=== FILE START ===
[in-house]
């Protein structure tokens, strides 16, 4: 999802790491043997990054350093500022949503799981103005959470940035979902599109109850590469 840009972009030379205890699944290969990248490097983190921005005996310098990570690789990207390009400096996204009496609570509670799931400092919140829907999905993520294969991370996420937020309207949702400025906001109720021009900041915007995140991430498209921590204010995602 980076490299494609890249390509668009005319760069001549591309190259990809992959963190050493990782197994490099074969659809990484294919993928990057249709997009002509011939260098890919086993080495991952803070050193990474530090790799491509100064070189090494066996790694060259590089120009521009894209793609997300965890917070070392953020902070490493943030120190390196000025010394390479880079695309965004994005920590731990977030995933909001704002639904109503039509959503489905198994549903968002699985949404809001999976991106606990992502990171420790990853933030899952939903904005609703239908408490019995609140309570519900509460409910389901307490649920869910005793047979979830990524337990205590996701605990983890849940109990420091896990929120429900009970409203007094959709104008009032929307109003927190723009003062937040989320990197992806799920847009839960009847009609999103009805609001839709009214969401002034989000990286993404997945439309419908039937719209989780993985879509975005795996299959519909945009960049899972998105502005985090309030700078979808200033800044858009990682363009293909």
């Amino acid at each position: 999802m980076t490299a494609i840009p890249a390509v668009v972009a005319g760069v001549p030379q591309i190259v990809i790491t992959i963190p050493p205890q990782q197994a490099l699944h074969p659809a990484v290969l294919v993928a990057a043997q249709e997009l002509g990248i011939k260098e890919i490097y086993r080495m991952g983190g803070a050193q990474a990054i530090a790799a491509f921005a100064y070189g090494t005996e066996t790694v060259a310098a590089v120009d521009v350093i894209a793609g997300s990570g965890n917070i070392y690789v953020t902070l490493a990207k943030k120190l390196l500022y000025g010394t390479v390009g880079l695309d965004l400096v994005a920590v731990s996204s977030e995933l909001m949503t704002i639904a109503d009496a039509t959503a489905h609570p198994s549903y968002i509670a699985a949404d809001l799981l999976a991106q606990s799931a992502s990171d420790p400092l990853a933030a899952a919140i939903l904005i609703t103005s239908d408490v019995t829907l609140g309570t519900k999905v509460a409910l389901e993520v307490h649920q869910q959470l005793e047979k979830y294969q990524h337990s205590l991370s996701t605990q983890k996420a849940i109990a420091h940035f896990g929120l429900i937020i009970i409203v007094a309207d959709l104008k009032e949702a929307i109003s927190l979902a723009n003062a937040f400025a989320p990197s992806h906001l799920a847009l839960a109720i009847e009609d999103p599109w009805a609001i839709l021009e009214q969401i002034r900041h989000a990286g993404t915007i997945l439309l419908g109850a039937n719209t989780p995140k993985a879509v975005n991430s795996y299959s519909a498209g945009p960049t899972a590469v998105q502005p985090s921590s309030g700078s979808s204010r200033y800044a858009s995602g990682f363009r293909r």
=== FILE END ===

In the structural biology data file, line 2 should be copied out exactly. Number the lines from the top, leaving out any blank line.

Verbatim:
């Protein structure tokens, strides 16, 4: 999802790491043997990054350093500022949503799981103005959470940035979902599109109850590469 840009972009030379205890699944290969990248490097983190921005005996310098990570690789990207390009400096996204009496609570509670799931400092919140829907999905993520294969991370996420937020309207949702400025906001109720021009900041915007995140991430498209921590204010995602 980076490299494609890249390509668009005319760069001549591309190259990809992959963190050493990782197994490099074969659809990484294919993928990057249709997009002509011939260098890919086993080495991952803070050193990474530090790799491509100064070189090494066996790694060259590089120009521009894209793609997300965890917070070392953020902070490493943030120190390196000025010394390479880079695309965004994005920590731990977030995933909001704002639904109503039509959503489905198994549903968002699985949404809001999976991106606990992502990171420790990853933030899952939903904005609703239908408490019995609140309570519900509460409910389901307490649920869910005793047979979830990524337990205590996701605990983890849940109990420091896990929120429900009970409203007094959709104008009032929307109003927190723009003062937040989320990197992806799920847009839960009847009609999103009805609001839709009214969401002034989000990286993404997945439309419908039937719209989780993985879509975005795996299959519909945009960049899972998105502005985090309030700078979808200033800044858009990682363009293909």